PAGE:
Sep 04, 2019 7:00 AM
Mark Hanson
Logistics, In the Air

Mark Hansen Aviation Bio


Mark’s interest in flying was sparked in 1974, when his kindergarten principal taught aviation 101 to his class.  This culminated in a hands-on tour of a Northwest Airlines DC-9, and after 5 minutes in the cockpit, he was hooked.


While completing his flight training and bachelors degree at the University of Illinois at Urbana-Champaign in the late 1980’s, Mark got the teaching bug, and instructed there, and then chased his now wife north to Chicago, where for four years he taught flying, managed flight schools at Palwaukee Airport, and flew any and everything he could, including on-demand charter operations, flying mainly freight at night.


In 1994, Mark began his passenger airline career with Great Lakes Airlines, d/b/a United Express, flying turbo props around the Midwest out of United’s Chicago-O’Hare hub, as well as Minneapolis and Denver, finishing his seven years there as Chief Pilot for Great Lakes’ O’Hare and Minneapolis pilot domiciles.


In 2002, Mark returned to his freight flying roots, this time for FedEx Express, spending 5 years flying the B-727 around the Americas, and the last 12 years flying the MD-11 long-haul freighter to many places near and far.  Mark is based in Memphis, TN – the FedEx Global Super-Hub – but commutes from his home in Fort Sheridan, where his wife and son often wonder when and where his next trip will take him.  To date Mark has logged over 13,000 flight hours, much of it drinking coffee under the stars, planning his next layover adventure, while the world below is fast asleep.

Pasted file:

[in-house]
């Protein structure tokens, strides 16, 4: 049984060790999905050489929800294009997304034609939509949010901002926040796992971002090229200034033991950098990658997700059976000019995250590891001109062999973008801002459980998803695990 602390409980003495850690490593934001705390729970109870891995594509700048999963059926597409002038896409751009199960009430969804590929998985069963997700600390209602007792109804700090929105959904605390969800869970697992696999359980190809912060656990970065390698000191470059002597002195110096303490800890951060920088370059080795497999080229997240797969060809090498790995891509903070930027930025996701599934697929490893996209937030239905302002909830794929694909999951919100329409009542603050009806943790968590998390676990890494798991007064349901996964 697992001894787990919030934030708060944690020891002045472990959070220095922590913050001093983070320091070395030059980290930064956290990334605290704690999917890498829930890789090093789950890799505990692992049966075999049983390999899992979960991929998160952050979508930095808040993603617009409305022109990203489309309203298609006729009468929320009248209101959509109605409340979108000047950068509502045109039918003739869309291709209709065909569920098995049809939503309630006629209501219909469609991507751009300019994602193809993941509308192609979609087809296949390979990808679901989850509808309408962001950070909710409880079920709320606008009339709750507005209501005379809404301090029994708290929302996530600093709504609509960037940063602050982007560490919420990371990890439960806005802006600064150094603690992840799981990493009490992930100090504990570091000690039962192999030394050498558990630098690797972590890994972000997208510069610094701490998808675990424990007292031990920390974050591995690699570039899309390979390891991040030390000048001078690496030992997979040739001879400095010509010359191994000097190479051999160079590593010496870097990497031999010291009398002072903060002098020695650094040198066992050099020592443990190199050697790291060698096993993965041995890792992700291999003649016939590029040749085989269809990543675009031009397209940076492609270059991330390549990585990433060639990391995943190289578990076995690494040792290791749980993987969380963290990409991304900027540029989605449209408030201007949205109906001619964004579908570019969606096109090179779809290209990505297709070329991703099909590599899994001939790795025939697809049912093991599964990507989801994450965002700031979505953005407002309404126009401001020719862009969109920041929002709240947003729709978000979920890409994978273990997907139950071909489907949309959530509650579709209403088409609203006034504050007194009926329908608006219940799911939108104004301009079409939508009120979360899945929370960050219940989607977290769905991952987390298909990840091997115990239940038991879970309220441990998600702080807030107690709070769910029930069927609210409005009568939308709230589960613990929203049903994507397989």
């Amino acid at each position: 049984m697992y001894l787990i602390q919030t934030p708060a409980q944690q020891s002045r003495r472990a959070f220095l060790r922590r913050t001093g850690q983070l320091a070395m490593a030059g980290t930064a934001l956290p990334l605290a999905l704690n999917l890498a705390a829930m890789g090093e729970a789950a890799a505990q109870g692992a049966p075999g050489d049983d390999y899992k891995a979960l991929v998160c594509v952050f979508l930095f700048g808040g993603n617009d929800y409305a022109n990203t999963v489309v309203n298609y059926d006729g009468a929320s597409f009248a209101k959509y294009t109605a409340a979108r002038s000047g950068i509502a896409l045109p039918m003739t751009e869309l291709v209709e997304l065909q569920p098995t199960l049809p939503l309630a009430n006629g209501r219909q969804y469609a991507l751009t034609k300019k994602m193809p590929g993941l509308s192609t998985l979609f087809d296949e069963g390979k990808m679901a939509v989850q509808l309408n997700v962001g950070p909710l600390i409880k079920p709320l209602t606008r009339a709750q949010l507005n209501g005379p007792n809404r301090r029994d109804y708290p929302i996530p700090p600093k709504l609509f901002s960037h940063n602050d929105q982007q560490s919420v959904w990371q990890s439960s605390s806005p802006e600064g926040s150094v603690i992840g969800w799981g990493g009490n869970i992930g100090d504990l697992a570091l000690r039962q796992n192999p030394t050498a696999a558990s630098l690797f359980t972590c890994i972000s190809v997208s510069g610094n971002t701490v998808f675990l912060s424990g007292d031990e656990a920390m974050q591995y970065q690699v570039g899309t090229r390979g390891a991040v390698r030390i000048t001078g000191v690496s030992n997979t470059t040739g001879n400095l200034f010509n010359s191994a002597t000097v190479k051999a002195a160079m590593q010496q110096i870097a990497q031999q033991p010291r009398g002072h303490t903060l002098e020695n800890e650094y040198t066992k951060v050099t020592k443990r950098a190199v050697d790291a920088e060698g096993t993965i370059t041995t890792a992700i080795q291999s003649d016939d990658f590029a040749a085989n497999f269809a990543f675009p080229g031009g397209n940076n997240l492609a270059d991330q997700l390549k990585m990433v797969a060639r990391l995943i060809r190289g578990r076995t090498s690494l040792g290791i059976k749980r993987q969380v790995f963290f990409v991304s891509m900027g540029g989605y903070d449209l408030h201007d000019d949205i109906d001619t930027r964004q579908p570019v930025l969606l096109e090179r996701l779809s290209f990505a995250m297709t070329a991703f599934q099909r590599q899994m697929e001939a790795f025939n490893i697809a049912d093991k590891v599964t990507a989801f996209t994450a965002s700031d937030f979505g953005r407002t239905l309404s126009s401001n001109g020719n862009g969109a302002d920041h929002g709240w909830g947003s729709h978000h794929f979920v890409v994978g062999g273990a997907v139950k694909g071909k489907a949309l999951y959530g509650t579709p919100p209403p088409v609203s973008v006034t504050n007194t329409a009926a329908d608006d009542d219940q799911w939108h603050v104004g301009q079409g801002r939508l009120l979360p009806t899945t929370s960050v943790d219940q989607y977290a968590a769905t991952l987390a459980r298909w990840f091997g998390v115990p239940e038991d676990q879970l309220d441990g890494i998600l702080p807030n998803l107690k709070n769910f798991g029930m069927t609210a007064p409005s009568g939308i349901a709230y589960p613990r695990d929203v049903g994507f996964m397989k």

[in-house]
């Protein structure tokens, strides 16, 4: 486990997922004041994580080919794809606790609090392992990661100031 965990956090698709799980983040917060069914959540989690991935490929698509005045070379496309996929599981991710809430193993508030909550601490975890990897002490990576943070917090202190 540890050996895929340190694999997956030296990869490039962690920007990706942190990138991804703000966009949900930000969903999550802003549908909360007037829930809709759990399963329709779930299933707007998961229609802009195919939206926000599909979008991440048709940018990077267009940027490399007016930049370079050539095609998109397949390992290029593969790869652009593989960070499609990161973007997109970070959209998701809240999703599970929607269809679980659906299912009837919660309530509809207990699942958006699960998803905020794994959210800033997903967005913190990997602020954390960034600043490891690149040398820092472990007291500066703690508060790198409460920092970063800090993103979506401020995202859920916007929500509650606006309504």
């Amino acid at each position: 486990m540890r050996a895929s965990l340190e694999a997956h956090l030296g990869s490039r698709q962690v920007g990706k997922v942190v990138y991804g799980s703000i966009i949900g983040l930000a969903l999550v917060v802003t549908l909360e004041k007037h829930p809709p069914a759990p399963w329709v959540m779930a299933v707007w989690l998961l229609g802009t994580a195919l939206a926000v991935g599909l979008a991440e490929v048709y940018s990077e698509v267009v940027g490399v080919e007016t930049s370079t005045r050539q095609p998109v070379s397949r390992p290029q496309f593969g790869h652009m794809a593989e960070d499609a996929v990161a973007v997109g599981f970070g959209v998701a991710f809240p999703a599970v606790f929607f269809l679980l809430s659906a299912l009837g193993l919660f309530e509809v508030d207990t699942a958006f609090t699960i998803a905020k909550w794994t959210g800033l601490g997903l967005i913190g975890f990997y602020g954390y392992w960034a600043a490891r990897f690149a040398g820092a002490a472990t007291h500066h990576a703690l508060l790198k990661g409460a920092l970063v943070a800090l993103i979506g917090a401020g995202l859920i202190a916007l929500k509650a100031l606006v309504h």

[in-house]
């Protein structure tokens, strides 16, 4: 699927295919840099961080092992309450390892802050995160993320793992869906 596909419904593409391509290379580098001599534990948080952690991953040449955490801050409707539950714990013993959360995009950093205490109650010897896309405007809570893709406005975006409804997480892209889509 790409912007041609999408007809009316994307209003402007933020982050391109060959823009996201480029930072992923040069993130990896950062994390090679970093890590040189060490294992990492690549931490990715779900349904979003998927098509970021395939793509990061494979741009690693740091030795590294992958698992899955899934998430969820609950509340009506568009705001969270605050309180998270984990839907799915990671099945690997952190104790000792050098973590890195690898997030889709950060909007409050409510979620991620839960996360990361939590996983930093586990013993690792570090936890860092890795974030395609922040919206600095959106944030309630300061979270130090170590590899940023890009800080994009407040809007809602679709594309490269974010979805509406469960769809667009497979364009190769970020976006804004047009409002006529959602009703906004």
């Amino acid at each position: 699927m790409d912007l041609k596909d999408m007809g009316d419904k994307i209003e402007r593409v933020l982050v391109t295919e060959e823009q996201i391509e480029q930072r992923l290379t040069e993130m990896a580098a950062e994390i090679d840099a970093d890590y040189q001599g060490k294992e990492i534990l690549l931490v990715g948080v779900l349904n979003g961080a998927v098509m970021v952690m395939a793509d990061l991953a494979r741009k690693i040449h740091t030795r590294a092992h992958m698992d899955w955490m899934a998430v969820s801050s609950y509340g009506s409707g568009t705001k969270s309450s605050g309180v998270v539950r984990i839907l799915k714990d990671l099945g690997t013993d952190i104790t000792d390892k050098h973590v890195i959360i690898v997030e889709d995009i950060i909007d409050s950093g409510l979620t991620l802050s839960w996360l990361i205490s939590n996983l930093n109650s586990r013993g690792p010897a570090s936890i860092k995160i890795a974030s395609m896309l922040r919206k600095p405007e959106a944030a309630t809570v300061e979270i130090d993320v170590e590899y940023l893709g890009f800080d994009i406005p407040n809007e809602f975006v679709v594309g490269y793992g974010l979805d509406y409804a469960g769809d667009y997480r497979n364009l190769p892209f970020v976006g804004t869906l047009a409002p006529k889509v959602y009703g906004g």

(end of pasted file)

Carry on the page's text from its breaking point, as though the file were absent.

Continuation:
Before a FedEx Express package lands on your door-step, it typically has had quite a ride before it ever sees your delivery courier’s truck on it’s final leg to you, and has been “sorted” several times.  While you are having dinner, it is likely on its way to the origin city’s departure airport where it will be sorted, and then flown, sometimes half-way around the world, to a FedEx hub airport, where it will be sorted again while you are turning in for the night.  It will then get a second plane ride to an airport near you, arriving while you are hitting the snooze button, and will get it’s final sort to a truck headed for your neighborhood in time for your late morning snack.  Your package is one of 15 million pieces handled by FedEx every day.


The FedEx slogan is “The World On Time.”  A FedEx pilot’s slogan is “The World Safe and On Time.”

Host: Mike Edelberg